Frequent UTIs? Going vegetarian could help

Monday, 03 February, 2020

Frequent UTIs? Going vegetarian could help

A study in Scientific Reports has revealed that a vegetarian diet could lower the risk of urinary tract infections (UTIs). UTIs occur when gut bacteria, such as E. coli, enters the urinary tract through the urethra and affects the kidneys and bladder. Meat can contain E. coli strains known to cause UTIs, but it is unknown if avoiding meat reduces the risk of UTIs.

The Tzu Chi Vegetarian Study assessed the incidence of UTIs in 9724 Buddhists in Taiwan and investigated the role of a vegetarian diet on their health. Findings revealed that the overall risk of UTIs was 16% lower in vegetarians than in non-vegetarians. Of the 3040 vegetarians in the study, 217 developed a UTI compared to 444 UTI cases in 6684 non-vegetarians. The reduced risk associated with a vegetarian diet was greater in men than women, though overall UTI risk was 79% lower for men than for women, regardless of diet.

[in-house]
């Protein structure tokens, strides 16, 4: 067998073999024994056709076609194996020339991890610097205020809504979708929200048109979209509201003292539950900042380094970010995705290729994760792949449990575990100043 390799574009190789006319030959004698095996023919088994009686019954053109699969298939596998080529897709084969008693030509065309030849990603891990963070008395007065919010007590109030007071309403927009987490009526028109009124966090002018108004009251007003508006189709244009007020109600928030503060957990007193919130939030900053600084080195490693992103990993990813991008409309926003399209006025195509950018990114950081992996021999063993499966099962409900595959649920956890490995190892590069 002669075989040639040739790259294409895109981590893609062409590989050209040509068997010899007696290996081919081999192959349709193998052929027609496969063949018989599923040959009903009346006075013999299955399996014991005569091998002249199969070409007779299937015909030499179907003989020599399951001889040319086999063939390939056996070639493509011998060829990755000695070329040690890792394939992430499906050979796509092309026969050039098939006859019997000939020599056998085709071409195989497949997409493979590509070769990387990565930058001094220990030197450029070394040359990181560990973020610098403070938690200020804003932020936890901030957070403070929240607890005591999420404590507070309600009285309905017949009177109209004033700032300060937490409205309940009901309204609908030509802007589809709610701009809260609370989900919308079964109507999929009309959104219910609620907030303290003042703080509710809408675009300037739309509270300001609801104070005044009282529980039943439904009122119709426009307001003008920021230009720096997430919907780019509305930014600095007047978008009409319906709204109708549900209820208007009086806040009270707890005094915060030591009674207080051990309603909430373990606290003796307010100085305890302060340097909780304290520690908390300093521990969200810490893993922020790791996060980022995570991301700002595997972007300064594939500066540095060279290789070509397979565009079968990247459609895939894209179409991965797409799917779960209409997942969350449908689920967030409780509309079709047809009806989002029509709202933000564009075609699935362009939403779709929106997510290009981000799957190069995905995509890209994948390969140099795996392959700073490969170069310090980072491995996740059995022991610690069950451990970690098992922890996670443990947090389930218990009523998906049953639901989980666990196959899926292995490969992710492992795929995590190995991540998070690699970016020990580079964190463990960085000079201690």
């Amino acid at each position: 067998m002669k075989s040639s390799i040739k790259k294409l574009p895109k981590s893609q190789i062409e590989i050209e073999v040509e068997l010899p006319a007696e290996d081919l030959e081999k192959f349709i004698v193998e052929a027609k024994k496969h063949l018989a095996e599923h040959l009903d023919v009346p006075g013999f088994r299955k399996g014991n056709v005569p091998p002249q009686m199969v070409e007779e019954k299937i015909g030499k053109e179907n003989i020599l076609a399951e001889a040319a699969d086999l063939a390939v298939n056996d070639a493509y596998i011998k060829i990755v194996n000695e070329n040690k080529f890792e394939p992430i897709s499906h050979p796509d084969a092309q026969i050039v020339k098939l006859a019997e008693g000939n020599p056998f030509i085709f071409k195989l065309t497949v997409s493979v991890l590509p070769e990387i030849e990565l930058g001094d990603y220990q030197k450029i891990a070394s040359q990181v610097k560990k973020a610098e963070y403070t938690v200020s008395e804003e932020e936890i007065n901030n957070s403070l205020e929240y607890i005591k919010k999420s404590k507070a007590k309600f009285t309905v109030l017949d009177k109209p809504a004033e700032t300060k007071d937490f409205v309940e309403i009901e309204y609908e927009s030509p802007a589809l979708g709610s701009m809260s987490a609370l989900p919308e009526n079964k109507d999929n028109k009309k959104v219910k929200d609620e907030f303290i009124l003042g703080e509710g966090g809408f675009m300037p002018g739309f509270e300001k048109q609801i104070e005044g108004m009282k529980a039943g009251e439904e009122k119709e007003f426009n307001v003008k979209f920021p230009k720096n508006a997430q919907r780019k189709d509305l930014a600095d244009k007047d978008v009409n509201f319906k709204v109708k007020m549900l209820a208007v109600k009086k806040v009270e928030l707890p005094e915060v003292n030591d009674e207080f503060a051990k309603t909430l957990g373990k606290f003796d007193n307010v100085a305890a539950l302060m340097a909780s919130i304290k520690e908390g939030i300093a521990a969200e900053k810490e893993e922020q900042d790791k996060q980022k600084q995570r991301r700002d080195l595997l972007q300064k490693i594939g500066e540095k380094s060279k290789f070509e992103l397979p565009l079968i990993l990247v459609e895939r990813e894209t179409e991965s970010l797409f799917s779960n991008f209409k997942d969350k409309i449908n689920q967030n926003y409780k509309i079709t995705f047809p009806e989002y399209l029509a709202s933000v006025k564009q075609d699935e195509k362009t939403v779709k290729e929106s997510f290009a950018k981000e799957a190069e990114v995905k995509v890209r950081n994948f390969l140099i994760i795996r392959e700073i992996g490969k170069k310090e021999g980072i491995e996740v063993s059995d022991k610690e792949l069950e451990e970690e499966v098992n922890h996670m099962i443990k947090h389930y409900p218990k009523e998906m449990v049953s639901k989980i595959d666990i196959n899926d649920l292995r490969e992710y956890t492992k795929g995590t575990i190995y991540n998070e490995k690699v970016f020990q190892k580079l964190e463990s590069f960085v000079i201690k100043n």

Research suggests that not consuming common sources of E. coli, such as poultry and pork, could help avoid UTIs. Researchers also noted that the higher fibre diet of vegetarians could prevent the growth of E. coli in the gut, decreasing the risk of UTIs by making the intestine more acidic.

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